Self-injury more about coping than a cry for help

December 18, 2017, University of Manchester

New research has revealed that most people who harm themselves do it as a way to deal with their emotional pain, rather than a cry for help.

While people do harm themselves as a way to communicate with, or to influence the behaviour of, others, only about 23 percent to 33 percent of people who self-injure say they do this.

Clinical Psychologist Dr. Peter Taylor, from The University of Manchester found that between 63 percent and 78 percent of non-suicidal people who self-injure do it as a short-term strategy to ease their .

However, though self-injuring may work for short periods, the effect can be short lived, and make matters worse in the long term.

Non suicidal affects around 13 percent–17 percent of adolescents and young adults. Studies say it is associated with a range of psychological difficulties including depression, anxiety and . Though many use it as a way to cope, it is also a risk factor for later suicide.

The study was carried out by researchers from The University of Manchester, University of Liverpool, Leeds Beckett University, and Edith Cowan University in Australia.

Dr. Taylor and the team combined the data from all published studies on the topic, excluding prisoners and military or ex-military samples. The research review comprised over10,000 people from 46 different studies and is published in the Journal of Affective Disorders.

Dr. Taylor said: "Non suicidal self-injury is a concern because it can often signal that a person is facing a great deal of distress and may not have found other ways to cope.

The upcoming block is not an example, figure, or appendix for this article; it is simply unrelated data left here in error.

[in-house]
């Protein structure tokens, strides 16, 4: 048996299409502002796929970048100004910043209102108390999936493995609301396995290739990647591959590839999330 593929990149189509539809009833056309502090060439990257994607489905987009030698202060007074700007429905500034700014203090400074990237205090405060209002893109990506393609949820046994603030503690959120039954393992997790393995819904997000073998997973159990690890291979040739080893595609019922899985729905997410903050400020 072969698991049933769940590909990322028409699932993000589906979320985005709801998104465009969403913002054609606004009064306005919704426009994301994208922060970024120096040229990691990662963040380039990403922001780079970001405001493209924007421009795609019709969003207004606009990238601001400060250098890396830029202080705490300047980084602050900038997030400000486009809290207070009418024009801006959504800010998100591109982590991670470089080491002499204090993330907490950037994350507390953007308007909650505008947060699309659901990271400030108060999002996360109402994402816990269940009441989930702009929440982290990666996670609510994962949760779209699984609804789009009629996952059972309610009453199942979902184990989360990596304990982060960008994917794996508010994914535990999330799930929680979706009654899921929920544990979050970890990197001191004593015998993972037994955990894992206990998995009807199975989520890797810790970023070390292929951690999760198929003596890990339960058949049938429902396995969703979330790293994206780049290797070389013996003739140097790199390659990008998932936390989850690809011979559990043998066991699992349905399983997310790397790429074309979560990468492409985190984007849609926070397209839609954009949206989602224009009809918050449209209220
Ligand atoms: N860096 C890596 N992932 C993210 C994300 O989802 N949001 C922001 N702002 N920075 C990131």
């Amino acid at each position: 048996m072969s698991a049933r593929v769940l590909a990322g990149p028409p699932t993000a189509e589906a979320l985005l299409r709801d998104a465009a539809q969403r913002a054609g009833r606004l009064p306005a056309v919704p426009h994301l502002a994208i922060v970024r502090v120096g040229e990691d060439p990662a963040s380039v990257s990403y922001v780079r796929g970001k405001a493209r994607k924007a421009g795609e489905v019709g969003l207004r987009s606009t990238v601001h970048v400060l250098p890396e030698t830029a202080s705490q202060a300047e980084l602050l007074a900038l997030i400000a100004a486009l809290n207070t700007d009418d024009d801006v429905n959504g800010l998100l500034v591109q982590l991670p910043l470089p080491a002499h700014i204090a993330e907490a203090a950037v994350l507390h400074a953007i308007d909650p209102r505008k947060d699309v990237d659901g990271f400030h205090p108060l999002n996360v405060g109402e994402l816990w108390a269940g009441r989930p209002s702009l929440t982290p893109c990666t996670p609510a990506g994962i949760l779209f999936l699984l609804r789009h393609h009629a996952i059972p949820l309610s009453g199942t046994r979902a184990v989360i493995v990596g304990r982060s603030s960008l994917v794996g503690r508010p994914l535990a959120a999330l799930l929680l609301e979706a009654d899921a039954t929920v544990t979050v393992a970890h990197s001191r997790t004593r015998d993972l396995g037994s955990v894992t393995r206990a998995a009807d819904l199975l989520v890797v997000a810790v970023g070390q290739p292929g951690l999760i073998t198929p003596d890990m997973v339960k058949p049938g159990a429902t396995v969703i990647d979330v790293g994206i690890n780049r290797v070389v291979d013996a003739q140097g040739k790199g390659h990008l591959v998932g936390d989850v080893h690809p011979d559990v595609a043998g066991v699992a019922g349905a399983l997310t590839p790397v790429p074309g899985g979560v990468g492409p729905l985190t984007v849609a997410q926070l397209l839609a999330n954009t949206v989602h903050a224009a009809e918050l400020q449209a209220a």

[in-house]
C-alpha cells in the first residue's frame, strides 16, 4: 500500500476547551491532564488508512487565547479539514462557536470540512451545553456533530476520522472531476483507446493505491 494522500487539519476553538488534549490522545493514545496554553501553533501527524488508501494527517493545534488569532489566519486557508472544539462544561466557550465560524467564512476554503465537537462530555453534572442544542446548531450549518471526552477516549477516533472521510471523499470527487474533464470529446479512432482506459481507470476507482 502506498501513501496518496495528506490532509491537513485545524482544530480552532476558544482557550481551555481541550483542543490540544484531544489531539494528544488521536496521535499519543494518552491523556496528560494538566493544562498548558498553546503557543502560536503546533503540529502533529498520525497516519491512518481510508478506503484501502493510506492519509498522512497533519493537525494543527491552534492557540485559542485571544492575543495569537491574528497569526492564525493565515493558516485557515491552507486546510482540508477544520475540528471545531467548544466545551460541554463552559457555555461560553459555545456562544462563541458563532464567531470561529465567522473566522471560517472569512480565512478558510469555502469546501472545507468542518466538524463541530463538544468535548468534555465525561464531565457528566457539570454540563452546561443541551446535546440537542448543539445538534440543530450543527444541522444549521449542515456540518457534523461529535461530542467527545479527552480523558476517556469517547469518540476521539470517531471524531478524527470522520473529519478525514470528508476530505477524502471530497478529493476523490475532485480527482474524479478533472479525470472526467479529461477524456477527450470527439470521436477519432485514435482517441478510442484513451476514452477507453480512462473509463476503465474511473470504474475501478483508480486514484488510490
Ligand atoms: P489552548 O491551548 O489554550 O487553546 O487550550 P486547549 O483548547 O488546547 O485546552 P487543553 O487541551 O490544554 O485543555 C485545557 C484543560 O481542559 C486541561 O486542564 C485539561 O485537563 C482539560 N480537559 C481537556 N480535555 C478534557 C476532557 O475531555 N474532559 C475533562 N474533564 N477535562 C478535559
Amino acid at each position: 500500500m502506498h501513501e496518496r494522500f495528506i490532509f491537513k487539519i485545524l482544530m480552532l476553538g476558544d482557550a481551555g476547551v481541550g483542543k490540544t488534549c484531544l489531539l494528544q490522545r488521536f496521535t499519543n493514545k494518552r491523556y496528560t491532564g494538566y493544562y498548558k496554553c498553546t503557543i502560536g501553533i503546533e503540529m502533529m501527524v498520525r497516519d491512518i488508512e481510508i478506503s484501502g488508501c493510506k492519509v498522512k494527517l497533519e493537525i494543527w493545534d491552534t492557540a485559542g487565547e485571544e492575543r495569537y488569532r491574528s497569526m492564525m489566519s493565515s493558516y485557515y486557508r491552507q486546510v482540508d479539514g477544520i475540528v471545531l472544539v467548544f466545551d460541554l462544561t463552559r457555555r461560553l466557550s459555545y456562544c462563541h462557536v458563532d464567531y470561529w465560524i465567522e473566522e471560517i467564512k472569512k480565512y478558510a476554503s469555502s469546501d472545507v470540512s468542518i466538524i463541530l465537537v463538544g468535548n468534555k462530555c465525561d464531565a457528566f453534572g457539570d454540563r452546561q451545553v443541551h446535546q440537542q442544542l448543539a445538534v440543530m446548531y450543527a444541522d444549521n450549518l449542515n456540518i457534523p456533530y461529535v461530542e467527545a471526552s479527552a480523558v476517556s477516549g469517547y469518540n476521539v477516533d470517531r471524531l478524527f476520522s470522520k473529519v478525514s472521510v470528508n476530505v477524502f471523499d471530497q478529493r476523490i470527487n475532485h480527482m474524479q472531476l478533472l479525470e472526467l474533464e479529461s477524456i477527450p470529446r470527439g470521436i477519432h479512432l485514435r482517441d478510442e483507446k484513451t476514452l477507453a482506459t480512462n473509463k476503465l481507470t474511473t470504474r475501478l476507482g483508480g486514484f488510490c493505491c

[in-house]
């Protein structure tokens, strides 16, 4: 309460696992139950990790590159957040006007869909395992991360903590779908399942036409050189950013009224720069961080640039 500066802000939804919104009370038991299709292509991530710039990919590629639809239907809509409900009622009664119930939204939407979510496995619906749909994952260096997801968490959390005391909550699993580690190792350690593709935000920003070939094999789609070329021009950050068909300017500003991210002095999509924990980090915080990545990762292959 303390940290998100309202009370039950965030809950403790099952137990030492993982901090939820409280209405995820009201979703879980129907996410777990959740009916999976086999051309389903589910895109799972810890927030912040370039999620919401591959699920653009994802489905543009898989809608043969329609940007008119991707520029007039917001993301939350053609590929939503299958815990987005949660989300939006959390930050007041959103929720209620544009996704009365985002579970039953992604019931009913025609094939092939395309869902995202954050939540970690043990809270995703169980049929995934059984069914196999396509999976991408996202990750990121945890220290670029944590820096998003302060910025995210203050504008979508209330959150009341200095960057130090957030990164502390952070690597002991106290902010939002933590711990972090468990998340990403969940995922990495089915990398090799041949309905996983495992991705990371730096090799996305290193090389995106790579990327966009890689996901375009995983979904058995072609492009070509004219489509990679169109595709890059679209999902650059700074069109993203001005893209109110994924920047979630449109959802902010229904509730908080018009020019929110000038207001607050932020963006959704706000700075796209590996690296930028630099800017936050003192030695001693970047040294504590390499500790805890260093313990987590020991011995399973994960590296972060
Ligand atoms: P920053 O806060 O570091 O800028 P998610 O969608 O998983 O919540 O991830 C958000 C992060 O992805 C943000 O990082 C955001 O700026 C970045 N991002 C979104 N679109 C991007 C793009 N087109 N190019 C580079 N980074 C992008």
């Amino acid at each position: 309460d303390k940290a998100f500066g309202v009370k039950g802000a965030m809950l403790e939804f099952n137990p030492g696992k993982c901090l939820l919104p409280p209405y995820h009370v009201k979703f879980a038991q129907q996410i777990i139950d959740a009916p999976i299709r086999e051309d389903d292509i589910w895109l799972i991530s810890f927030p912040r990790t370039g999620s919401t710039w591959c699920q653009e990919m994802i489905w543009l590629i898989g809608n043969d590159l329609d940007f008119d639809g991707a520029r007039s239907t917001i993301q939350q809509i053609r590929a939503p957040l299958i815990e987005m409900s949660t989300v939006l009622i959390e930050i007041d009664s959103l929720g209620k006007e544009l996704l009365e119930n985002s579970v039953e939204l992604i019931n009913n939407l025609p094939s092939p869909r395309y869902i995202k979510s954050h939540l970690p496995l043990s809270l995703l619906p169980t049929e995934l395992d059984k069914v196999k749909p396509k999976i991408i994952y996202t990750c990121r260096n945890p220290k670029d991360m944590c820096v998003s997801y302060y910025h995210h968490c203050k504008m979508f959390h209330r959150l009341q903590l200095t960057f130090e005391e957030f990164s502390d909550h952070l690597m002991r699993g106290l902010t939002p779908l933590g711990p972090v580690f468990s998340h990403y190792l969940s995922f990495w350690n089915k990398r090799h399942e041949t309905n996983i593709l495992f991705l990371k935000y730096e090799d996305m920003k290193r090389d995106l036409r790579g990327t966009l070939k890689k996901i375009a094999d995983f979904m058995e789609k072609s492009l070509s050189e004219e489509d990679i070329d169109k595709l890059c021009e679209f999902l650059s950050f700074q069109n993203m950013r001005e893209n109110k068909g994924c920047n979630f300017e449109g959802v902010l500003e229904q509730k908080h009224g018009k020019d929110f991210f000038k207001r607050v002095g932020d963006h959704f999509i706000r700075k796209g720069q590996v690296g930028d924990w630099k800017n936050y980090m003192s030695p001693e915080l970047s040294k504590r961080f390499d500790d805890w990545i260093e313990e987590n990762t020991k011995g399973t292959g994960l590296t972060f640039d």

"Our research supports the idea that people engage in non-suicidal self-injury for a variety of different reasons. These reasons may reflect different causes and treatment needs".

He added: "We believe this research has important implications on how self-injury is managed. Ideally, clinicians would seek to personalise the appropriate to the specific reasons behind the behaviour.

"Problems coping with emotions, for example, may be helped by 'Emotional Regulation Group Therapy' or 'Dialectical Behaviour Therapy (DBT)' whereas self-criticism and shame may be better treated by Compassion Focussed Therapy."

"But unfortunately, most practitioners only have limited access to different talking therapies."

Explore further: New treatment reduces self-harm among adolescents

More information: Peter J. Taylor et al. A meta-analysis of the prevalence of different functions of non-suicidal self-injury, Journal of Affective Disorders (2017). DOI: 10.1016/j.jad.2017.11.073

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RobertKarlStonjek
not rated yet Dec 18, 2017
[Part 1] There are many possible dimensions to the behaviour. Too many researchers try to oversimplify it. Seeking attention, for instance, is falsified if some people cut but keep it hidden and do not share it.

Three areas need to be considered:
1) The leadup to the event. This may include anticipation, anger with the self etc (various pathologies)
2) The event itself;
3) The consequences of the event eg the recovery period; received attention and so on.

Any of the three areas may contain the motivation and/or reward and each of the three contain different possible motivations and rewards. Some are related to cutting other people, some are entirely unrelated and so on. Any model that assumes just one motivation can arbitrary be dismissed, the identified motivation being just one of an array of possible motivations.
RobertKarlStonjek
not rated yet Dec 18, 2017
[Part 2] The assumption that similar outcomes must have similar causes is just that, an assumption. Convergent behaviour (many motivations and mechanisms leading to the same result) is common enough in human and animal behaviour generally.

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